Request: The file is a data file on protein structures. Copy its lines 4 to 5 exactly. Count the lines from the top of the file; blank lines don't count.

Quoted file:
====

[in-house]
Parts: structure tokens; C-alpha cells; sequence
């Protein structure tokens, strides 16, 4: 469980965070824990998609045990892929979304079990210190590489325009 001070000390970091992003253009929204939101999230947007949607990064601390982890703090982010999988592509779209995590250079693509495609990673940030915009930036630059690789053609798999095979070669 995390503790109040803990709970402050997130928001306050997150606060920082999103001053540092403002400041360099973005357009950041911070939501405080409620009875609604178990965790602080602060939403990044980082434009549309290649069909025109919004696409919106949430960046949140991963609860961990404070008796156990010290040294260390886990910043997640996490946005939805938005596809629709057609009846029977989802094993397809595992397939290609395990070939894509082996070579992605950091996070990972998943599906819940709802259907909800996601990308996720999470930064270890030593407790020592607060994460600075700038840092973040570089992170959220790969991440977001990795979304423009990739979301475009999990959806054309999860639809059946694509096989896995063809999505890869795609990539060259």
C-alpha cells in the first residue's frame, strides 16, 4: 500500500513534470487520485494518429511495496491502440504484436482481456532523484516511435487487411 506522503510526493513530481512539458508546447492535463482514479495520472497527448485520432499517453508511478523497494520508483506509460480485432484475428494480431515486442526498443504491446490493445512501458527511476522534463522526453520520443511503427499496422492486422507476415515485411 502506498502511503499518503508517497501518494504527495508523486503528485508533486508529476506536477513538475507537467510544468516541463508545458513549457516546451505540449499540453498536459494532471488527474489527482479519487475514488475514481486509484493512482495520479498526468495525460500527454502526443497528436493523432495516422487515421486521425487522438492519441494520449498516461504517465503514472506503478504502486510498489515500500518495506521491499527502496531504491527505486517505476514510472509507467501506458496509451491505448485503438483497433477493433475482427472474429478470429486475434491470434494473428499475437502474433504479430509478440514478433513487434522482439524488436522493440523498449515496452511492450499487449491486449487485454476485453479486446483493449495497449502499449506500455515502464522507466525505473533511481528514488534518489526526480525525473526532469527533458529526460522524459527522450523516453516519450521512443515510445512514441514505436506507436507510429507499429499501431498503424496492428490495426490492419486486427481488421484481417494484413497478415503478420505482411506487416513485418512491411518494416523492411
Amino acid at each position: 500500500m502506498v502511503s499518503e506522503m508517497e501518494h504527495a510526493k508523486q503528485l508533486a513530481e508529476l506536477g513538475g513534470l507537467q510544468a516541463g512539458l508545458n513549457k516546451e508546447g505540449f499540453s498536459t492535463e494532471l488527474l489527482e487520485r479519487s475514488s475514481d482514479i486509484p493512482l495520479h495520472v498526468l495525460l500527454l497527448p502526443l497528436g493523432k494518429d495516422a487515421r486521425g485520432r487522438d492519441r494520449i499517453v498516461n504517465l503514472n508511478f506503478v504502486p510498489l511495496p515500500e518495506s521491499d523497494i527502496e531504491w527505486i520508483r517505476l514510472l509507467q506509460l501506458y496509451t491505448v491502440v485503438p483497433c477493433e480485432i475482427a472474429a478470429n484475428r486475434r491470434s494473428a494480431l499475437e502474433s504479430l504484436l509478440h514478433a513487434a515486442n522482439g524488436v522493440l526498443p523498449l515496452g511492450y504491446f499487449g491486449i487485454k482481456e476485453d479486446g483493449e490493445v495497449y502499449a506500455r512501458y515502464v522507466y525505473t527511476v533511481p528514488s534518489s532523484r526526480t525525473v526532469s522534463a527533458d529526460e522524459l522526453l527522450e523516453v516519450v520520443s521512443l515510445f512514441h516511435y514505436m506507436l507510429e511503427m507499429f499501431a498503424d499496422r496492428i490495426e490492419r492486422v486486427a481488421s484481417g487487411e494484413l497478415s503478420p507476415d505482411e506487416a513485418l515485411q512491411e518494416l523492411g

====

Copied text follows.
C-alpha cells in the first residue's frame, strides 16, 4: 500500500513534470487520485494518429511495496491502440504484436482481456532523484516511435487487411 506522503510526493513530481512539458508546447492535463482514479495520472497527448485520432499517453508511478523497494520508483506509460480485432484475428494480431515486442526498443504491446490493445512501458527511476522534463522526453520520443511503427499496422492486422507476415515485411 502506498502511503499518503508517497501518494504527495508523486503528485508533486508529476506536477513538475507537467510544468516541463508545458513549457516546451505540449499540453498536459494532471488527474489527482479519487475514488475514481486509484493512482495520479498526468495525460500527454502526443497528436493523432495516422487515421486521425487522438492519441494520449498516461504517465503514472506503478504502486510498489515500500518495506521491499527502496531504491527505486517505476514510472509507467501506458496509451491505448485503438483497433477493433475482427472474429478470429486475434491470434494473428499475437502474433504479430509478440514478433513487434522482439524488436522493440523498449515496452511492450499487449491486449487485454476485453479486446483493449495497449502499449506500455515502464522507466525505473533511481528514488534518489526526480525525473526532469527533458529526460522524459527522450523516453516519450521512443515510445512514441514505436506507436507510429507499429499501431498503424496492428490495426490492419486486427481488421484481417494484413497478415503478420505482411506487416513485418512491411518494416523492411
Amino acid at each position: 500500500m502506498v502511503s499518503e506522503m508517497e501518494h504527495a510526493k508523486q503528485l508533486a513530481e508529476l506536477g513538475g513534470l507537467q510544468a516541463g512539458l508545458n513549457k516546451e508546447g505540449f499540453s498536459t492535463e494532471l488527474l489527482e487520485r479519487s475514488s475514481d482514479i486509484p493512482l495520479h495520472v498526468l495525460l500527454l497527448p502526443l497528436g493523432k494518429d495516422a487515421r486521425g485520432r487522438d492519441r494520449i499517453v498516461n504517465l503514472n508511478f506503478v504502486p510498489l511495496p515500500e518495506s521491499d523497494i527502496e531504491w527505486i520508483r517505476l514510472l509507467q506509460l501506458y496509451t491505448v491502440v485503438p483497433c477493433e480485432i475482427a472474429a478470429n484475428r486475434r491470434s494473428a494480431l499475437e502474433s504479430l504484436l509478440h514478433a513487434a515486442n522482439g524488436v522493440l526498443p523498449l515496452g511492450y504491446f499487449g491486449i487485454k482481456e476485453d479486446g483493449e490493445v495497449y502499449a506500455r512501458y515502464v522507466y525505473t527511476v533511481p528514488s534518489s532523484r526526480t525525473v526532469s522534463a527533458d529526460e522524459l522526453l527522450e523516453v516519450v520520443s521512443l515510445f512514441h516511435y514505436m506507436l507510429e511503427m507499429f499501431a498503424d499496422r496492428i490495426e490492419r492486422v486486427a481488421s484481417g487487411e494484413l497478415s503478420p507476415d505482411e506487416a513485418l515485411q512491411e518494416l523492411g